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Candidates Make Job Search Faux Pas, Too

Last year, I highlighted some of the top hiring mistakes that employers make. A few EBN readers suggested that I turn the tables and highlight some of the common mistakes that candidates make during their job search and/or interview. After nearly a year of recruiting, unfortunately, I've amassed several types of faux pas made by various candidates. Here are a few.

  1. Expectations of utopia:
  2. Some candidates truly expect every aspect of the job to be perfect — big salary increase, dream title, ideal location, reporting to “the big guy,” and stock options. Sometimes the stars align, but generally there is some aspect of the job that candidates do not find ideal. As a result, they may pass on great opportunities.

    Candidates need to be realists as to their expectations and prioritize what is really important to them. I understand that, for personal reasons, certain aspects of a job (like location) might be non-negotiable, but then the candidate may have to lower the salary or title expectations. It is a give and take. Also, the climate of the job market often dictates what can be expected. Relocation packages have changed substantially as a result of the housing crisis. Companies cannot afford to buy a candidate's home if it does not sell within a specified period. Today's packages are much simpler and less lucrative. Candidates might not like it, but that is reality.

  3. Not being persistent enough:
  4. Finding a job is a job ! It requires persistence and follow-through on the part of the candidate. It requires a bit of work to research the company, brush up on skills, possibly develop new skills, and practice interviewing. A vast amount of information about a company and its products can be found online, so there is no excuse not to do your homework. Along with this persistence, a fair dose of patience is required. Companies never act as quickly as a candidate (or recruiter) would like.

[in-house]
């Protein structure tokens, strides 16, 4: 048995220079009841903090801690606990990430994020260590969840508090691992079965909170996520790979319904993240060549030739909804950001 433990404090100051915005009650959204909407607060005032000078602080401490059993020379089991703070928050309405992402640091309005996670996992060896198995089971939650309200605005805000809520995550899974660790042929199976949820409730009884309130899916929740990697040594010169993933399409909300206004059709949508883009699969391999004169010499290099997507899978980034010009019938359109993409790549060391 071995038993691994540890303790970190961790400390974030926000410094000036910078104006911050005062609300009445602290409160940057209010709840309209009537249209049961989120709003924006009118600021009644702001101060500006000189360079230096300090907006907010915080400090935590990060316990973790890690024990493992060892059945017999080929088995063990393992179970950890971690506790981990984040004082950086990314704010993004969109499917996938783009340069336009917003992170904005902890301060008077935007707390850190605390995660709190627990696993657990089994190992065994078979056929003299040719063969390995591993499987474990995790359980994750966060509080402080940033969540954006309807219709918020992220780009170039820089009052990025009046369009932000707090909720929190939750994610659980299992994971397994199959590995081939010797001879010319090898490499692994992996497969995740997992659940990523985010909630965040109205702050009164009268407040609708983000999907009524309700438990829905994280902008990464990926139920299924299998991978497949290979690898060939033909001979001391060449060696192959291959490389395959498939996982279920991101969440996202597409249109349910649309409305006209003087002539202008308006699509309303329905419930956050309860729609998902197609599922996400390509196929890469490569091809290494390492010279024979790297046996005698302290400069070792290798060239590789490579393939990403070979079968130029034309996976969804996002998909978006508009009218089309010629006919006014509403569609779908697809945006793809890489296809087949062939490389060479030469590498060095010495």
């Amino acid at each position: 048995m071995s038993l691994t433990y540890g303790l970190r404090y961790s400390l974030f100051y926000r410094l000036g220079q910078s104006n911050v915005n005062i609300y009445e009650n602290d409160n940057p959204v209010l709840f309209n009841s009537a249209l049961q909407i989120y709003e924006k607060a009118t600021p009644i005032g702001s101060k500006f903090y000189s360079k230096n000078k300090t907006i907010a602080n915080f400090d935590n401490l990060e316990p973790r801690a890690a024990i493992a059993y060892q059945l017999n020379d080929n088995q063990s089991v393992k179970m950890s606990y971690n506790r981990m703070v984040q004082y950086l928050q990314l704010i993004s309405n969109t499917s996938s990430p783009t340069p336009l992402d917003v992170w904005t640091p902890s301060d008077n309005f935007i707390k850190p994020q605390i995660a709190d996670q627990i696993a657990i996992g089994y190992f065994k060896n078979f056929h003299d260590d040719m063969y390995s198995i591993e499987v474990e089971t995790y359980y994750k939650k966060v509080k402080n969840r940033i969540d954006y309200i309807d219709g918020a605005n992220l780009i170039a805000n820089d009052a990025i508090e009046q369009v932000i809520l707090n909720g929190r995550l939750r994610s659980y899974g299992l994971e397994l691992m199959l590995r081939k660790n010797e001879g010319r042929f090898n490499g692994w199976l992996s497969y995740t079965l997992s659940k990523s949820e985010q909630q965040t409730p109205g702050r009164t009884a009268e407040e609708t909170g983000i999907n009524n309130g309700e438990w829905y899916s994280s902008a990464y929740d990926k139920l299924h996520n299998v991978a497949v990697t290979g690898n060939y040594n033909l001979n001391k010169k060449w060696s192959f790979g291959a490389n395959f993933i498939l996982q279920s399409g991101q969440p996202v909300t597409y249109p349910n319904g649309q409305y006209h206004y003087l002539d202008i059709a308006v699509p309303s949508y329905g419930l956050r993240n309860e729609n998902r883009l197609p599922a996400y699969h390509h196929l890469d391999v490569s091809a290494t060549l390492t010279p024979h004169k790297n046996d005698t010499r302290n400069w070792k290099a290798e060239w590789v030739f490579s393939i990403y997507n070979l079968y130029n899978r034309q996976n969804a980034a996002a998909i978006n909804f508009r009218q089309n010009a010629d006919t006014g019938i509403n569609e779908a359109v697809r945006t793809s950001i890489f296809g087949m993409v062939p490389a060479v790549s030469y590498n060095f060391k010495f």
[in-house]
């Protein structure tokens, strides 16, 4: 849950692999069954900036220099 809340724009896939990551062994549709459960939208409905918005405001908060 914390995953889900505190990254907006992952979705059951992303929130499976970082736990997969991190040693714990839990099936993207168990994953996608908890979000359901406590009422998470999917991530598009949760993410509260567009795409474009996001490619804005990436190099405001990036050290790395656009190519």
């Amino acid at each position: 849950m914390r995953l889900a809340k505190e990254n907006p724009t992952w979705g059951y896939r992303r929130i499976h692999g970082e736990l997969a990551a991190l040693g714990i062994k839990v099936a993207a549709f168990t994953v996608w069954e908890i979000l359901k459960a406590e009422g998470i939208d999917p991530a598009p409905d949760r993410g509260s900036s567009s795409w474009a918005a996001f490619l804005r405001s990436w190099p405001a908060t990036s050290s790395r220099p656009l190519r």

5. Talking too much or over the interviewer:
  6. The hiring authority wants to get to know the candidate in the interview, but it is important for the candidate to talk “the right” amount of time. This can be tricky. It's important to listen first and then talk. Be careful not to ramble or repeat yourself constantly. The interviewer will be offended if constantly interrupted by the interviewee.

  7. Lack of enthusiasm:
  8. It is important for candidates to prove, by actions and expression, that they really want to work for the company. As a recruiter, I've actually pulled candidates from contention if I didn't feel they truly acted as though they wanted the job. Candidates should not act as if they would be doing the company a favor by working there. The company-candidate relationship is much like dating — there must be a mutual desire to be in the relationship together.

17 comments on “Candidates Make Job Search Faux Pas, Too

  1. Barbara Jorgensen
    February 7, 2012

    Carla–good point about about recruiting. As a recruiter, your job depends on matching the right candidate with the right job. As difficult as it is to pull someone out of contention, it is the right thing to do if the candidate displays a lack of enthusiasm. Like any kind of referral, your reputation often rests on someone else's suitability. That's one aspect of your job I wouldn't like.

     Then there's relocating to Nebraska…

    🙂

  2. Carla Mahrt
    February 7, 2012

    Barbara – I'll take your last comment to mean you are looking to relocate to Nebraska!!   Although most of my placements have been in “electronic-heavy” parts of the US, like California, Boston and Chicago, I'll see what I can do for you!   Let me get to work on it 🙂

  3. _hm
    February 7, 2012

    Sometime, technical leader likes your skiils and it becomes very easy to get job. Sometime also depends on urgent need of organization. The whole process is quite complex and demanding.

     

  4. Daniel
    February 7, 2012

    “Finding a job is a job!”

    You are absolutely right. Now a day's finding a job after completing the course is a big job. Freshers are merely looking for an opening irrespective of domain or skills. They needs an entry and there after they are too conscious and choosy about their carrier.

  5. FLYINGSCOT
    February 8, 2012